With that, I will say is this.

Blade Runner 2049 is the perfect sequel. It does NOT fall into the trap of the “remakequel” like Jurassic World, Terminator: Genesys or even The Force Awakens. It is its own film while it carries the torch of the original. It holds true to the feel, the themes, and the overall patina of what came before it without rehashing over old ground too much, only where it propels the new story along. It definitely is not a new version of the old movie in a flashier new package.

I once wrote a paper for my art history class in 1994 on how Raging Bull(1980) and Blade Runner(1982) are the best films of the 1980’s based on cinematography, composition, color, lighting and editing. So know that I hold the original Blade Runner in the highest regards when I say this is a perfect continuation to the thoughtful story originally created by Hampton Fancher and David Peoples. Loosely based on characters from the Philip K. Dick novel Do Androids Dream Of Electric Sheep, Fancher is back as writer on this film along with Michael Green (Logan, American Gods, Alien: Covenant) this time. It only holds true that he continues what he began in 1982. And he does a damn great job doing it.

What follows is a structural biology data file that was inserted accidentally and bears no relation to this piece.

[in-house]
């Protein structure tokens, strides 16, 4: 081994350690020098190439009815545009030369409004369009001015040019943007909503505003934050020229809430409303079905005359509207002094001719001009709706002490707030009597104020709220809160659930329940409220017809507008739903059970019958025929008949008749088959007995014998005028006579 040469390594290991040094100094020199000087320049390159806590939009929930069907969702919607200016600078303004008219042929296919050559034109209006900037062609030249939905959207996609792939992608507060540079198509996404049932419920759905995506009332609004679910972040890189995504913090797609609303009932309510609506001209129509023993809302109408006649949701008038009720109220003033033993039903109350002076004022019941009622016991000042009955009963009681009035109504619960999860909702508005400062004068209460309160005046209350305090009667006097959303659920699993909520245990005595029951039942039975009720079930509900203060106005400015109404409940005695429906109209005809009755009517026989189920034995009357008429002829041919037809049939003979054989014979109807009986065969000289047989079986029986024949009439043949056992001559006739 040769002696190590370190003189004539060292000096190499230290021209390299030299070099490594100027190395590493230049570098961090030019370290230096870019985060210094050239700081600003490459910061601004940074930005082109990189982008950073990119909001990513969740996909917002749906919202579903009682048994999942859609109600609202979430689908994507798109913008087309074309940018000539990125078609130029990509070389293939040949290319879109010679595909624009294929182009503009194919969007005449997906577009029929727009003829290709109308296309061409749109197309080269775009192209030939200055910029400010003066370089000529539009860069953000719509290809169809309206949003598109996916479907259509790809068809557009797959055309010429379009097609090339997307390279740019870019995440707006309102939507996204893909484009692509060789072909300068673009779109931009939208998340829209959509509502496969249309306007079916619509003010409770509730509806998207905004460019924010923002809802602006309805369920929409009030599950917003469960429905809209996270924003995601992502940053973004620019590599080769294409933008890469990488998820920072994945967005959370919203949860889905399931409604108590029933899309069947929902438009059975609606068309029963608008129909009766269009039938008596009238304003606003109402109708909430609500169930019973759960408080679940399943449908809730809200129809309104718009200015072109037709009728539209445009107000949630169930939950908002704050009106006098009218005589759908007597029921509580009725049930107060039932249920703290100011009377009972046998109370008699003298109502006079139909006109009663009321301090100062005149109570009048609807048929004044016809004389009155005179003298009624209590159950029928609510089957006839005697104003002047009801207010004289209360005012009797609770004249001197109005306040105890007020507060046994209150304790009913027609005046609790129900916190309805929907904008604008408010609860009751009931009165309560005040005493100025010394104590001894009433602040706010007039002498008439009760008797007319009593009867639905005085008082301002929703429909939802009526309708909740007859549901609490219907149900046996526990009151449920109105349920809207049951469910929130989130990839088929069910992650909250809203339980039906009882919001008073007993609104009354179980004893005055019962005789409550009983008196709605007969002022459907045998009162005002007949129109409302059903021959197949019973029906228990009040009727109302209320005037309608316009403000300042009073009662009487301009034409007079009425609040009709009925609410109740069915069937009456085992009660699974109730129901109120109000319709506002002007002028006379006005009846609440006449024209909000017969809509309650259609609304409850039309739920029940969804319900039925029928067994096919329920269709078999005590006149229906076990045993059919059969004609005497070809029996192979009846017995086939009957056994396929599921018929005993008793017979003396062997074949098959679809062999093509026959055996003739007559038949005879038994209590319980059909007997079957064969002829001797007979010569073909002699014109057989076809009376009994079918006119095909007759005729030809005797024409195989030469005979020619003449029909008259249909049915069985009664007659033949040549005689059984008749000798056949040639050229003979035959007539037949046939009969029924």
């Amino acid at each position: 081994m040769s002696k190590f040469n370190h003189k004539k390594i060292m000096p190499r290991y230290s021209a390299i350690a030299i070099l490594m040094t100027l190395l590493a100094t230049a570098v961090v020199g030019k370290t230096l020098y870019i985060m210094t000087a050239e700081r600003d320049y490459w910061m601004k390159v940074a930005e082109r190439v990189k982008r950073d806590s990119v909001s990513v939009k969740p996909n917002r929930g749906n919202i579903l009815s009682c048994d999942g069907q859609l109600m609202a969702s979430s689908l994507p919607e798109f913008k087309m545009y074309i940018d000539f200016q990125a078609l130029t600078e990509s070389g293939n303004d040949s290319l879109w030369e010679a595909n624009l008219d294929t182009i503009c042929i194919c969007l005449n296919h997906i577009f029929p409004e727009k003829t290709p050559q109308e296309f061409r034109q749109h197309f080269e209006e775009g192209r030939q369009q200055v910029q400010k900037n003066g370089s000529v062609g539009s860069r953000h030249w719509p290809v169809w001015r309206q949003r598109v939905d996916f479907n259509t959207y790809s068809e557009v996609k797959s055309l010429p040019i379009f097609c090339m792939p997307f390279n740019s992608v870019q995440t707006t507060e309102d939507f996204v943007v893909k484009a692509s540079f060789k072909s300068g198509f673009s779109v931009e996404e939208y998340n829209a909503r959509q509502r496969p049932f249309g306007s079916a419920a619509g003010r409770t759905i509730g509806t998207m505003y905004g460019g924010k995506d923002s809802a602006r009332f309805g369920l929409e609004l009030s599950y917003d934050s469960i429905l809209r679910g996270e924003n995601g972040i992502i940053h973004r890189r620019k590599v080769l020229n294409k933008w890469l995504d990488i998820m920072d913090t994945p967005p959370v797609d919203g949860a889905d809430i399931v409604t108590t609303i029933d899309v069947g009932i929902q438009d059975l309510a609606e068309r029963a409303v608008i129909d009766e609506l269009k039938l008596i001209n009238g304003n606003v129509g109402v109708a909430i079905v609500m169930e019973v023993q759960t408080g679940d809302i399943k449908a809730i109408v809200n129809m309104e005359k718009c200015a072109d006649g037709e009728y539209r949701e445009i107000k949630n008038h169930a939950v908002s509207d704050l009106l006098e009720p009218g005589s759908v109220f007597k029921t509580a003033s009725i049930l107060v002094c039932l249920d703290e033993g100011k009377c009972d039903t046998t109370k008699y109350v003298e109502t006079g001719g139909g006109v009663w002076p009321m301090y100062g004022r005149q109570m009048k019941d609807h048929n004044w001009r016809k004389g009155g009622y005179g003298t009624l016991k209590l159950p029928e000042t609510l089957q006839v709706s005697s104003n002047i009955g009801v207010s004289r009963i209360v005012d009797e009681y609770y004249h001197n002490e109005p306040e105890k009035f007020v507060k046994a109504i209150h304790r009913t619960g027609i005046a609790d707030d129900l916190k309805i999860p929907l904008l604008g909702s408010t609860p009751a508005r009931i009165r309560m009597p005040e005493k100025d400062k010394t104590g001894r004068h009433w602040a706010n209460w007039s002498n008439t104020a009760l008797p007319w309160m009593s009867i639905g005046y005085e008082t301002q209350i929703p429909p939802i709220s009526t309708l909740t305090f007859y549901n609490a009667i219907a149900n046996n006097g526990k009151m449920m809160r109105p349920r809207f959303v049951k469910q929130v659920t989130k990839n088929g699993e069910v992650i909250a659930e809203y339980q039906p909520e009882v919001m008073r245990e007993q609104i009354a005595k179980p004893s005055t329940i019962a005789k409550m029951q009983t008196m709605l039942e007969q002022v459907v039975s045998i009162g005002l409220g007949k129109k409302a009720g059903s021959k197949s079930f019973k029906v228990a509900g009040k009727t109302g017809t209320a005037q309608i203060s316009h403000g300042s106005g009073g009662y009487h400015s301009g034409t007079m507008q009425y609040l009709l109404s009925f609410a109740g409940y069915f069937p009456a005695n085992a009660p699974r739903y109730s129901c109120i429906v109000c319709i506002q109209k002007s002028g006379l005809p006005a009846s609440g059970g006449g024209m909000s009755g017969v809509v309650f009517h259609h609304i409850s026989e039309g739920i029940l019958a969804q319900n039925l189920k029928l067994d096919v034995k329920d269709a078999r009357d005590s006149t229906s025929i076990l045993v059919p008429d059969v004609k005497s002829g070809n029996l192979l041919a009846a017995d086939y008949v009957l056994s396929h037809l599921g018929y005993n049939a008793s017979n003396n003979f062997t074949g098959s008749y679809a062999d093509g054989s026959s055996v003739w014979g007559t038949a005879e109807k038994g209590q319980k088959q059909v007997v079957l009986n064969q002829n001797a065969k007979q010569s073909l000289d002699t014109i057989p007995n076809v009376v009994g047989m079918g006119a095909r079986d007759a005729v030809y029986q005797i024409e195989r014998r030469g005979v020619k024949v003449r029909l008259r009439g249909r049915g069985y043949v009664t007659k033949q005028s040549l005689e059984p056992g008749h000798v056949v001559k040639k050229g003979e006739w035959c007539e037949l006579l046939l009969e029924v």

Clocking in at just shy of two and three quarter hours this is definitely a lot of film. The story is engaging, emotional and kept me guessing throughout. Like most films, sure there were things I could have done without, but overall I really enjoyed it. It made me feel like it used to feel going to the movies as a kid. Wonder and excitement and awe filled my being throughout the viewing. So much so that I ordered tickets to see it Thursday night with my wife, also an avid Blade Runner fan, immediately after I got out of this screening.

Specific things that stood out were the cinematography and the soundtrack.

Cinematographer, Roger Deakins BSC, ASC,(Skyfall, True Grit, The Man Who Wasn’t There) may have outdone his best work to date as Blade Runner 2049’s greatest strength is its photography.